Gazetteer of New York, 1860 & 1861 page 708
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ness in NewYork. I onkers, (p. v.,) on tbe Hudson, near tbe center of tbe w. border of tbe
town, was incorp. April 12,1855. It contains 9 churches, several private seminaries,12 banks, and
2 newspaper offices. Pop. in 1859, 6,800. It is a steamboat landing
,2 and a station on the Hudson
River R. R. It has several manufactories and a great number of beautiful suburban villas
Spuyten Duyvil, (p. v.,) on the creek separating the town from New York, is the seat of
several large founderies, and is principally inhabited by operatives. Tuckalioe, (p.o.,) an old
settlentSnt in the
e. part, is a station upon the Harlem R. R.1 Near this place are several marble
quarries. King'S Bridge (p.o.) lies upon Harlem River, and is connected with NewYork City
by a bridge. Riverdale, below Yonkers, is a group of villas and a
r. r. station. Soutli
Yonkers is a p. o. The Croton Aqueduct passes through this town from
n. to s. A castellated
stone mansion, built by Edwin Forrest, the tragedian, on the banks of the Hudson, a mile below
Yonkers, has lately been purchased for an educational institution by the Roman Catholics
.5 The
country now included in Yonkers, West Farms, and Morrisania, and containing about 24,000 acres,
was granted to Adrian Yan der Donck in 1646, with the right and title of Patroon. He gave to
his estate the title of
llColen Donck," perfected its title hy purchase from the Indians, and took
measures tor its improvement
.3 There are 15 churches in town.7


YORRTOWI8was formed March 7, 1788. It lies upon the n. border of the co., w. of the
center. Its surface is broken and hilly. The Highlands lie along the
n. border; and several
points are elevated 600 to 1,000 ft. ahove tide. The principal stream is Croton River
,4 flowing
across the s. part. Moharsic Lake
,5 near the center, Mohegan Lake, in the n. part, and Magriga-
nies Lake, in the
n. e. corner, are small bodies of water. Crompond, (Yorktown p. o.,) near
the center, Pines Bridge, (p. o.,) near the
e. line, Jefferson Valley, (p. o.,) in the n. e.
corner, and Shrub Oak, (p. o.,) near the n. line, are hamlets. A rolling mill, wire factory,
gristmill, and sawmill have been erected 2 mi. w. of Croton dam. This town formed a part of
Cortlandt Manor, and in the division of 1734 fell to the shares of Andrew Miller, Gertrude Beeck-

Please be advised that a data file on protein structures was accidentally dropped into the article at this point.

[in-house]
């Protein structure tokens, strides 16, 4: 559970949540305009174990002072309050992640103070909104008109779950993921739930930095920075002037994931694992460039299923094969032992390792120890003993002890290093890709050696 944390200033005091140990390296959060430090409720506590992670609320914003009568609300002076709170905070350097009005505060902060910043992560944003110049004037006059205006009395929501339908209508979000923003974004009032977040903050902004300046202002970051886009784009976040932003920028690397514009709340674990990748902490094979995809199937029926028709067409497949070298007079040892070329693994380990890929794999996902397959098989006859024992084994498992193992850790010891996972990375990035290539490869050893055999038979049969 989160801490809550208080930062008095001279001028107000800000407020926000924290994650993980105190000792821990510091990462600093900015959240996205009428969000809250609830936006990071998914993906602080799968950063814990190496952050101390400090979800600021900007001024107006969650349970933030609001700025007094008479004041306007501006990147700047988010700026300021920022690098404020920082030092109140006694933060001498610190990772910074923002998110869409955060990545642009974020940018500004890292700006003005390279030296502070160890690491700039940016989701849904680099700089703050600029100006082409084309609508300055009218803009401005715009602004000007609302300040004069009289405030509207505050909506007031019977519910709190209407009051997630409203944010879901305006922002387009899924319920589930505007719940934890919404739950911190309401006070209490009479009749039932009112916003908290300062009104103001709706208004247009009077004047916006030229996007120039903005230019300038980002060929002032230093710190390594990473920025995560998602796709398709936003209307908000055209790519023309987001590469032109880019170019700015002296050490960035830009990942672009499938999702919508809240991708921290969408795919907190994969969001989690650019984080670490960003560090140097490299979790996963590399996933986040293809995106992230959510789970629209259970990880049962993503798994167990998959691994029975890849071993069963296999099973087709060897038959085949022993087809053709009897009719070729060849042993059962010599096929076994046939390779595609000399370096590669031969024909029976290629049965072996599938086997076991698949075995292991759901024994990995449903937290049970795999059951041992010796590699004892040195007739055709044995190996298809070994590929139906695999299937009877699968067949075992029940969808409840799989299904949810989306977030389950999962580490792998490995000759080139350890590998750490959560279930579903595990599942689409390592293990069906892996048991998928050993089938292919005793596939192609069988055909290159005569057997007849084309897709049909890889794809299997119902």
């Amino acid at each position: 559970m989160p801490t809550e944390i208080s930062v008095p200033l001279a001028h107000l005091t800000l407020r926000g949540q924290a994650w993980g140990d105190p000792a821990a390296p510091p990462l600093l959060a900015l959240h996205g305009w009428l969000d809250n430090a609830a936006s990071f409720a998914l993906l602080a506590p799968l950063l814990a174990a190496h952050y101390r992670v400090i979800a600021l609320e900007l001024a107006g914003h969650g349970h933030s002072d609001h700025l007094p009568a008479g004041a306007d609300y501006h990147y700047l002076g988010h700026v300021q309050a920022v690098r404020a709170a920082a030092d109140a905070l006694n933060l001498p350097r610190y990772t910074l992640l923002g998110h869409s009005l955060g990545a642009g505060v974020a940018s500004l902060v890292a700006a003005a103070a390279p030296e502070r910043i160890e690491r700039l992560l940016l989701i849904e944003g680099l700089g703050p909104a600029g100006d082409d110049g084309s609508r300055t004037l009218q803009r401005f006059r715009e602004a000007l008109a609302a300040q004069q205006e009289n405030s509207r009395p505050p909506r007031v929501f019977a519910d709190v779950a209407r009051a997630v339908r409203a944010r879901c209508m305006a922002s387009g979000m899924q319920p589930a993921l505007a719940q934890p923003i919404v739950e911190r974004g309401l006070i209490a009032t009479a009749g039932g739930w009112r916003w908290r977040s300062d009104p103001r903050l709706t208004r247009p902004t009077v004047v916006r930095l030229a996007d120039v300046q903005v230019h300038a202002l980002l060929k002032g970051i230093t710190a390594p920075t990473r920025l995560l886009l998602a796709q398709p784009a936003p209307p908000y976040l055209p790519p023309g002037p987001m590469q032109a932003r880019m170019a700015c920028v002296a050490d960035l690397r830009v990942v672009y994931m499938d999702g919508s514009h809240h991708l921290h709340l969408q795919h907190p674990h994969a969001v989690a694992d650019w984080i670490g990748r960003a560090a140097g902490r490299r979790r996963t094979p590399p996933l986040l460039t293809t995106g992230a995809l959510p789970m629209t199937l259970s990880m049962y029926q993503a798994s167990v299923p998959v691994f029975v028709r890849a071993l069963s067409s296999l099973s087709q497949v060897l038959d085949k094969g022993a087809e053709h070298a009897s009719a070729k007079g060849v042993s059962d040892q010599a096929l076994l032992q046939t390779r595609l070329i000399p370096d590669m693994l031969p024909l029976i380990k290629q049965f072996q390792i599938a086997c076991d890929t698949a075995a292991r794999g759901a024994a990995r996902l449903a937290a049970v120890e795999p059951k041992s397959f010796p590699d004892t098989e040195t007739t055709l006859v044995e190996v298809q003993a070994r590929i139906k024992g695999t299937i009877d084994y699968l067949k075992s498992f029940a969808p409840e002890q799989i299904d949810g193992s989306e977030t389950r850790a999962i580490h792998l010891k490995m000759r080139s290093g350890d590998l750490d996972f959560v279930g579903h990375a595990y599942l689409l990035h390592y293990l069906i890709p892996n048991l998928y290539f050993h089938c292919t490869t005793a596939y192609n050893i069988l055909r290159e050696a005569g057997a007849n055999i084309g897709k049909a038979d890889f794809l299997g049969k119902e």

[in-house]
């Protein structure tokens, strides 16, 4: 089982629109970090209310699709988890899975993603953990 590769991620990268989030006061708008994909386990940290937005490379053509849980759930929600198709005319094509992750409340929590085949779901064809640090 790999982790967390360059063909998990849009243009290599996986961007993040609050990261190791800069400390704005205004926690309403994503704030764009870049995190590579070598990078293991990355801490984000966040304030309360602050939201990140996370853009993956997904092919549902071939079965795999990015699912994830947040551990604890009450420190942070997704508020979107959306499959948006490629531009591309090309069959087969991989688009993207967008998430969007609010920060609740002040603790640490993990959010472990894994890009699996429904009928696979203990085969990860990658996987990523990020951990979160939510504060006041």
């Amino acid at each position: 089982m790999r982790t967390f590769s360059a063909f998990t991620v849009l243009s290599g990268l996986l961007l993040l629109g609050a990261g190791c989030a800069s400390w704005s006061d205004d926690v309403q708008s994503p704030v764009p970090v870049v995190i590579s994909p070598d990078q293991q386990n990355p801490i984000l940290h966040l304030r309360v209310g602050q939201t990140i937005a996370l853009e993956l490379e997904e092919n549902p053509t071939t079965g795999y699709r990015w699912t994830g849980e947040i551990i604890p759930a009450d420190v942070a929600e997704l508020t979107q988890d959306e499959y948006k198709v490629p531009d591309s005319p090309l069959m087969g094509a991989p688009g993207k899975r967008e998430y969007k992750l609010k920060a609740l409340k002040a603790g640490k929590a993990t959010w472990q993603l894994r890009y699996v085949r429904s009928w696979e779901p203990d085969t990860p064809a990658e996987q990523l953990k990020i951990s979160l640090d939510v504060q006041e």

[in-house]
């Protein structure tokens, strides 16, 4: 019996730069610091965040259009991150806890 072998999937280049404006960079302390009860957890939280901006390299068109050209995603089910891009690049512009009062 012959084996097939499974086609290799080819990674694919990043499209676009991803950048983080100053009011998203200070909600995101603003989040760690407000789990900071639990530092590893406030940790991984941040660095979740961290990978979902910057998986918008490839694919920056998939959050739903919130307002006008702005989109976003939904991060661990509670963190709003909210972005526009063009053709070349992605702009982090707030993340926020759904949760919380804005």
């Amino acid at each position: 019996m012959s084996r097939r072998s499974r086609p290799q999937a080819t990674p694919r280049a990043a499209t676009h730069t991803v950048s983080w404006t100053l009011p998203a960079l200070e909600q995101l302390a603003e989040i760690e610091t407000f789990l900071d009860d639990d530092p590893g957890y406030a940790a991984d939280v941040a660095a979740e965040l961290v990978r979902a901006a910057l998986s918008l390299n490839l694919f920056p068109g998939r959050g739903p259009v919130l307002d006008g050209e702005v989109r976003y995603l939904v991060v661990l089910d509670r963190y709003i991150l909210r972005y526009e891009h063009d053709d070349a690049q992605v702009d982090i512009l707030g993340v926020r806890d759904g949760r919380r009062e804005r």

man, Cornelia and John Schuyler, Gertrude Yerplanck, Elizabeth Skinner, John Watts, Philip
Yerplanek, and Susannah Warren. A Presb. church built at Crompond10about 1738 was burned
July, 1779, and a committee in Congress in 1839 reported in favor of paying $3,500 for the loss, as
the premises had been used as a storehouse hy the Continental troops. Col. Green was surprised
in this town May 13, 1781, hy a party of refugees, in which affair Maj. Flag, 2 subalterns, and 27
men were killed, and many wounded. The census reports 7 churches in town

loss; and his estates were sold by the State to his tenants at
very' moderate rates.

£62,075 hy the British Government, as an equivalent for thia
loss; and his estates were sold by the State to his tenants at
very moderate rates.

7 4 Prot. E., 3 M. E., 2 Presb., 2 R. C., Bap., Ref. Prot. D., Wes.
Meth., and Unita.

8 The country e. of Cortlandtown was called by the Mohegans
Appanraghpogh; and the
e. part of Yorktown is still called
" Amawalk,”—probably an abbreviation.—
Bolton’s Westchester,
II, p.

9 The Croton dam, at the head of the Croton Aqueduct, is in
this town. At the top it is 166 ft. ahove tide and 55 ft. above
the bed of the river; 61 feet wide at low water level, with
openings of 90 and 180 feet for the passage of the surplus
waters. Between these is a partition, forming the foundation
of the gatehouse and sluiceway for relieving the Structure from
the pressure of the lake, and for the discharge of water during
repairs. The water flows over an ogee-curved apron of cut
stone laid upon hewn timber, and is received in a pond, formed
by a second dam, 300 ft. below. The aqueduct is taken from
the lake through a tunnel, on the 8. side, 180 ft. long in the solid
rock; and the flow of water is regulated hy a double set of metal
gates. The dam was destroyed while building, in Jan. 1841;
hut the present structure promises to stand without injury, and
almost without repair, to an indefinitely remote period. Tha
surface over which the waste water flows is now much more
ample than was intended before the accident in 1841. The pond
has a capacity of 500,000,000 gallons.

Croton River was named Kitchawan, signifying a large and
swift current. The bend west of Pines Bridge was named
Keweghtegnack. The commissioners were obliged to purchase
about 900 acres of land overflowed hy the dam, at an average
cost of $500 per acre.

10 Often called “Crom Pond,” the Dutch term for Crooked
Pond, It consists of 2 parts united. Near this pond is French
Hill, where the French forces under Rochambeau were en<
camped in 1781-82. Turkey Mountain is an extensive woodland
tract to the s.

112 M. E., 2 Friends, Bap., Cong., and Presb.


The principal of these are the Yonkers Collegiate Institute
and Gymnasium, conducted on the military system, Starr’s Board¬
ing School, several female seminaries, and a public free school.


New York, and are under the charge of Sisters of Charity.


was erected, in 1858, in the rear of the mansion. The premises


0 Van der Donck subsequently took an active part in repre¬


senting in Holland the interests of the colonists against the


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